Average Canadian Home Prices 2% More Than a Year Ago


According to figures just released by the Canadian Real Estate Association (CREA), the average selling price of Canadian real estate increased slightly in February compared to a year earlier. The average price of a home sold in Canada last month was $372,763, which is 2% more than February 2011.

The number of real estate sales increased by 1.4% on January, and sales activity rose in more than half of all local markets. The top performing markets were Calgary, Toronto, Barrie, Montréal, Québec City and St John. All in all, 61,772 homes have been sold through the first two months of this year, which is 6.7% more than during the first two months of 2011.

According to the president of the CREA the increase in sales activity and the number of homes for sale shows Canadians still have confidence in the housing market. In spite of the fact that house prices are still increasing, the market has definitely softened over the last few months, as for much of last year annual house price rises were in double digits. However a lot of this was due to the real estate market being skewed by activity in Vancouver, but this hasn’t had so much of an effect recently. The CREA now thinks other factors are keeping national house prices up, in particular the market in Toronto which is being driven by the balance between supply and demand. Toronto is now seeing some of the largest price gains in the country, and single, detached family homes are proving to be particularly popular.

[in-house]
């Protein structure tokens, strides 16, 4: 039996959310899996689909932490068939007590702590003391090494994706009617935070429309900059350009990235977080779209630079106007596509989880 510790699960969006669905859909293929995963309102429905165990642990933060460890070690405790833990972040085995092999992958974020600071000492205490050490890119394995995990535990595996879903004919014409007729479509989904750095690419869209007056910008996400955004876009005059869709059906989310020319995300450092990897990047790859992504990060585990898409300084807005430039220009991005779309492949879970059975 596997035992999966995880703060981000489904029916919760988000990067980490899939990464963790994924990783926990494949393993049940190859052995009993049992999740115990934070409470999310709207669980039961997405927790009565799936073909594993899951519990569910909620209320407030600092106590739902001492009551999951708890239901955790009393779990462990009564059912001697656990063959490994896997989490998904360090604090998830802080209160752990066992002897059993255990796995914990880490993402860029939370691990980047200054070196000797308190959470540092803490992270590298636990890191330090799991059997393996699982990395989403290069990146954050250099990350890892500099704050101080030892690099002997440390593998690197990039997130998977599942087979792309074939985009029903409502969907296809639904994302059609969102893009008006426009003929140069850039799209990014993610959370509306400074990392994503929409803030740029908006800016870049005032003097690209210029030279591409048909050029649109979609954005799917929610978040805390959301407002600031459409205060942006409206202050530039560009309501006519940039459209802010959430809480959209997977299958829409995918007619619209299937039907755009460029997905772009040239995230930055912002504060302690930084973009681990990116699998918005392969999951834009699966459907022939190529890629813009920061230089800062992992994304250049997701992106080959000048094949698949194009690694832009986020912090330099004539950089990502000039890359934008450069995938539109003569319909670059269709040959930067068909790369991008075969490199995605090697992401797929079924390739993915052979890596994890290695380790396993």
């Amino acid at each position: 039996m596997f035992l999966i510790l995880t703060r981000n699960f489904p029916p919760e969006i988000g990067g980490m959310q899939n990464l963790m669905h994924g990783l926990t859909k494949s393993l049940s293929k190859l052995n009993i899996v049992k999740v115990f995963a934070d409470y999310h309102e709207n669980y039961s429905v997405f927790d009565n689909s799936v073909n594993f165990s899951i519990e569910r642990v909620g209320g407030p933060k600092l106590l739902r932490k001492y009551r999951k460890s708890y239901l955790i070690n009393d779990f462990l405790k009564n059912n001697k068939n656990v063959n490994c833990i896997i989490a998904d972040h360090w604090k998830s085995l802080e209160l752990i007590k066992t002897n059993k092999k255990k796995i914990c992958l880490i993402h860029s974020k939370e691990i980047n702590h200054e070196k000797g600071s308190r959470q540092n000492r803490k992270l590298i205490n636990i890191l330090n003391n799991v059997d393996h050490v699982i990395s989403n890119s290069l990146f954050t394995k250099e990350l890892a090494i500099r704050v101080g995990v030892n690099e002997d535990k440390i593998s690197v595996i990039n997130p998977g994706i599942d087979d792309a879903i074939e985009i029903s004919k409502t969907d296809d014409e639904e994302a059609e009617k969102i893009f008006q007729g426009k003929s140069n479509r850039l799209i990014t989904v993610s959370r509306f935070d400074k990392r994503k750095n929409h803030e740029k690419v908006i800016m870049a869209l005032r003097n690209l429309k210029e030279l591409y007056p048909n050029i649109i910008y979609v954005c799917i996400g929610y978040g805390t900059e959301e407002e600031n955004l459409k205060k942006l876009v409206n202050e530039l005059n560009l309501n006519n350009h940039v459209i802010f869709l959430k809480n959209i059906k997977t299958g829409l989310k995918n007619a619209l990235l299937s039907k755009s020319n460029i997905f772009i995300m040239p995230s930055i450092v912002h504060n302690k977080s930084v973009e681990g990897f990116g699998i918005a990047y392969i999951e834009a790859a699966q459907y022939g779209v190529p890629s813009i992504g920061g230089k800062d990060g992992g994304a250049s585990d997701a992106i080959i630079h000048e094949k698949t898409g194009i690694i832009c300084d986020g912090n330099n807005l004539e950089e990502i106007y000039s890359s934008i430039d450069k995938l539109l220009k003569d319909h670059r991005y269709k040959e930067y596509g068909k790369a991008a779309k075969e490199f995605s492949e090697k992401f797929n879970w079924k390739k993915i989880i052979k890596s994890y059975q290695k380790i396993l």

In spite of continued mutterings about a housing bubble forming in the country, it looks more likely that the real estate market will have a soft landing. During the next couple of years new home construction is predicted to slow down slightly, especially as there is still an oversupply of condominiums in some markets, most notably Vancouver and Toronto. The CREA is already anticipating that housing prices and sales will be flat over the next couple of years.

About Allison Halliday

Allison Halliday is a Realty Biz News contributing writer. She handles International Real Estate and is a seasoned blogger.


  1. That means prices are falling relative to inflation, which kinda bites for an “investment” that is supposed to brace against inflation.

    I really wish real estate publicists who throw out the “soft landing” would have the guts to actually research and try to name one. In history. Go ahead. Give it a try for a change.